which occurs will cause added complexity, body & character to the wine.

--------------------

Quote:
> 3) If H2S is detected, what should be done about it?  Introduction of
> more oxygen?

--------------------

Rack the wine immediately off of the ML lees with plenty of splashing (to
incorporate O2).  If MLF in not yet complete & the racking clears up the
H2S, do not sulfite, top-up , & check the wine every day or two to make sure
that H2S does not return.  As soon as ML is complete, add 150% of the
aseptic level of SO2.

If ML is complete at the time that the H2S is detected, add the SO2 (150% of
aseptic level ) immediately at the time of splash racking.

---------------------

Quote:
> 4) What is a good method to ensure that there is enough oxygen in the
> original must?

----------------------

For small batches, splashing of the must through the bottom of the crusher
into the fermenter is usually enough.  Also, the must should be stirred well
on days 2-5 of the fermentation.

For larger batches, the must should be agitated as much as possible at the
crush & again stirred vigorously during the early stages of the fermentaton.
If the grapes being used have a history of poor fermentations, one can even
pump air into the vat via an aquarium pump during the first few days.

Prosit:
Ed,
Odyssey Cellars
--
The Viticulture FAQ & Glossary - http://www.itsmysite.com/vitfaq

          "I like on the table, when we're speaking,
           The light of a bottle of intelligent wine."
                              -Pablo Neruda

 
 
 

Red (Merlot) on gross lees

Post by cb » Wed, 20 Jun 2001 20:56:04


Thanks Ed, that clarified it for me.  

-Chris

On Mon, 18 Jun 2001 19:24:43 -0400, "SchlossGoist"

Quote:



>> Ed,

>> Interesting thread but I am a little unclear on certain aspect of
>> sur-lie aging.  Here are my questions;

>> 1)  How long would leave the red wine on the lees before stirring?
>> Four months?

>--------------------

>Hi Chris:

>Yes.  Depending on the time of harvest & the duration of the skin maceration
>you are looking at from 90-120 days before the "Midwinter Stirring".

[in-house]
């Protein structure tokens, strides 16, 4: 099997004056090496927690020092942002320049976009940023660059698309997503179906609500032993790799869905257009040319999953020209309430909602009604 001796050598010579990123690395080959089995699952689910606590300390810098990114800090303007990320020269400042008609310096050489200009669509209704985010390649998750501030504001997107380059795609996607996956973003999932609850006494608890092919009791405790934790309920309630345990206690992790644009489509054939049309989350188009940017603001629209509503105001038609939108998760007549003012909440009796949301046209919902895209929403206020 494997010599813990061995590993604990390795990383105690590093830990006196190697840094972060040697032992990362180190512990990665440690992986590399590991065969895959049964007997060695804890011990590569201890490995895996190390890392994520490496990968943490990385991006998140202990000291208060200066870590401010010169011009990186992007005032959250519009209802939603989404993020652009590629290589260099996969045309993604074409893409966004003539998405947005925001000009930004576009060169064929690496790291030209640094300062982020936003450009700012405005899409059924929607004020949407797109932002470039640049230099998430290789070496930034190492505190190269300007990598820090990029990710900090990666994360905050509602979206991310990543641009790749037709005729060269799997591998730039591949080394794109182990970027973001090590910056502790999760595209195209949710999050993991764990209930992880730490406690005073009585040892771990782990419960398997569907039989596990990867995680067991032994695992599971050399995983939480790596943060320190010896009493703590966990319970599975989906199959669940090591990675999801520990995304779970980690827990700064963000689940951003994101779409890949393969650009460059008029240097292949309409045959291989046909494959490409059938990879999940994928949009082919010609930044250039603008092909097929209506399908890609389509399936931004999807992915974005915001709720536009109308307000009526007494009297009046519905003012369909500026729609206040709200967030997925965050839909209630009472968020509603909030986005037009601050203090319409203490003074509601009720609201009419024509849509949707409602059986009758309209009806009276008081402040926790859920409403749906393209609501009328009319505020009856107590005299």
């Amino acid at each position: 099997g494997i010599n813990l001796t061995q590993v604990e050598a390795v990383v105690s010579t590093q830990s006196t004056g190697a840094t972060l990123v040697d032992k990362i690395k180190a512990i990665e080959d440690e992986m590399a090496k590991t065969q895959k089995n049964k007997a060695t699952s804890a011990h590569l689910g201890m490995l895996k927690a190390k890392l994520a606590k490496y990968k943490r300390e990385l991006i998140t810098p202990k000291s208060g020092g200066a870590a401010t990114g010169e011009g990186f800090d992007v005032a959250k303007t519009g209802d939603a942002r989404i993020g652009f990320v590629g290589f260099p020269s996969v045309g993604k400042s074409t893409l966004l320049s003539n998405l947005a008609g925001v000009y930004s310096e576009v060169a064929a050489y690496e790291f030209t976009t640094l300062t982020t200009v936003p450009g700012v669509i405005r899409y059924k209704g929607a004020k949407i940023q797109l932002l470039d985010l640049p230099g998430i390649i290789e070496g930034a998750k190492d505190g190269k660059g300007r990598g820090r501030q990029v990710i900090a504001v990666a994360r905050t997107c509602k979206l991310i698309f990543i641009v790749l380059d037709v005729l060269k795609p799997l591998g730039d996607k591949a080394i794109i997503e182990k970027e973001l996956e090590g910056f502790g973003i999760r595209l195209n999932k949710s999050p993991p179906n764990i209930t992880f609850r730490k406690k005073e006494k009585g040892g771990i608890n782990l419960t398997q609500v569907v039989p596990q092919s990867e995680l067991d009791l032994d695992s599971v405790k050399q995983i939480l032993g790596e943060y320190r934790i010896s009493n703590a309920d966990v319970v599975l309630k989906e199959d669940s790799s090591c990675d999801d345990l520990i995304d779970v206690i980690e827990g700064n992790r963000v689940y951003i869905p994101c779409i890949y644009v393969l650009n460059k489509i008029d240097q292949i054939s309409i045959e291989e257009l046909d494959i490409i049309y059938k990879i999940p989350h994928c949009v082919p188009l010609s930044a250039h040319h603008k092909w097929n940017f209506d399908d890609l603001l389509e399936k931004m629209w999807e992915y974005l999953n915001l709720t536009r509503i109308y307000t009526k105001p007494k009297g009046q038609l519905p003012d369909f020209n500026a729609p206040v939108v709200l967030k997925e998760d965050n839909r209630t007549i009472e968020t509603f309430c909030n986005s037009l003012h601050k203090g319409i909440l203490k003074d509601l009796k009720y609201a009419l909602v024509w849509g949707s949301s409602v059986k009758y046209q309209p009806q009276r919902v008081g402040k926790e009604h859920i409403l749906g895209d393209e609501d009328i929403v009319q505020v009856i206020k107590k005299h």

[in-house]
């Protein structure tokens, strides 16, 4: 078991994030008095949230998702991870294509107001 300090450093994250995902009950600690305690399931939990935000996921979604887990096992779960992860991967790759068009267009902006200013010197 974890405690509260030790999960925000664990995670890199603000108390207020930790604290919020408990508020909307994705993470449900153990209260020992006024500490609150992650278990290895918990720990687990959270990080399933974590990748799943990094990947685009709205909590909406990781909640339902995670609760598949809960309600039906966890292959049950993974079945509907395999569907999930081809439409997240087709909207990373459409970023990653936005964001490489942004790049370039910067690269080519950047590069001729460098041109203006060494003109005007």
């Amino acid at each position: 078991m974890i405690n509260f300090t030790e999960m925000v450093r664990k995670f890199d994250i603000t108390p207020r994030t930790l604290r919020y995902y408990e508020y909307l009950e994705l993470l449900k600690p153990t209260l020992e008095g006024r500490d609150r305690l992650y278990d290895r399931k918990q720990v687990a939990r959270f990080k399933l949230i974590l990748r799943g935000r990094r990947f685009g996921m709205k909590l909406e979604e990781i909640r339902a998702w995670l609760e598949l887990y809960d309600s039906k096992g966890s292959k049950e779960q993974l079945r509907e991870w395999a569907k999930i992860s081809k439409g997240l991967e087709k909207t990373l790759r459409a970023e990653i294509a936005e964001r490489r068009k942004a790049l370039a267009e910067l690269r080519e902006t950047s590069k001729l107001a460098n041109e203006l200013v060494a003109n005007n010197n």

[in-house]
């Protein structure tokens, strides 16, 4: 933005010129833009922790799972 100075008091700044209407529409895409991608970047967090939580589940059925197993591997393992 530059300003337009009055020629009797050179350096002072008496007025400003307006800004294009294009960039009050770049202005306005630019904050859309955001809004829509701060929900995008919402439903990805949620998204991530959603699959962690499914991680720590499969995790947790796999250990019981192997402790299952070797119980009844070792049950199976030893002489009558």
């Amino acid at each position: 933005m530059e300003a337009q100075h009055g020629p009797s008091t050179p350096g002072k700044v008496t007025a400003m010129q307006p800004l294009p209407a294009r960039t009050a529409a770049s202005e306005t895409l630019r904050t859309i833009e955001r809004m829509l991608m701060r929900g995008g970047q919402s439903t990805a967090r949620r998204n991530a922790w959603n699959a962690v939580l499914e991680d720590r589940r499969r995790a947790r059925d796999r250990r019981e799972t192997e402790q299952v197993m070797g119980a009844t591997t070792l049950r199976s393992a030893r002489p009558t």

>--------------------

>> 2)  And what happens to yeast autolysis?

>--------------------

>In a well handled must (proper nutrients & enough O2) the minor autolysis
>which occurs will cause added complexity, body & character to the wine.

>--------------------

>> 3) If H2S is detected, what should be done about it?  Introduction of
>> more oxygen?

>--------------------

>Rack the wine immediately off of the ML lees with plenty of splashing (to
>incorporate O2).  If MLF in not yet complete & the racking clears up the
>H2S, do not sulfite, top-up , & check the wine every day or two to make sure
>that H2S does not return.  As soon as ML is complete, add 150% of the
>aseptic level of SO2.

>If ML is complete at the time that the H2S is detected, add the SO2 (150% of
>aseptic level ) immediately at the time of splash racking.

>---------------------

>> 4) What is a good method to ensure that there is enough oxygen in the
>> original must?

>----------------------

>For small batches, splashing of the must through the bottom of the crusher
>into the fermenter is usually enough.  Also, the must should be stirred well
>on days 2-5 of the fermentation.

>For larger batches, the must should be agitated as much as possible at the
>crush & again stirred vigorously during the early stages of the fermentaton.
>If the grapes being used have a history of poor fermentations, one can even
>pump air into the vat via an aquarium pump during the first few days.

>Prosit:
>Ed,
>Odyssey Cellars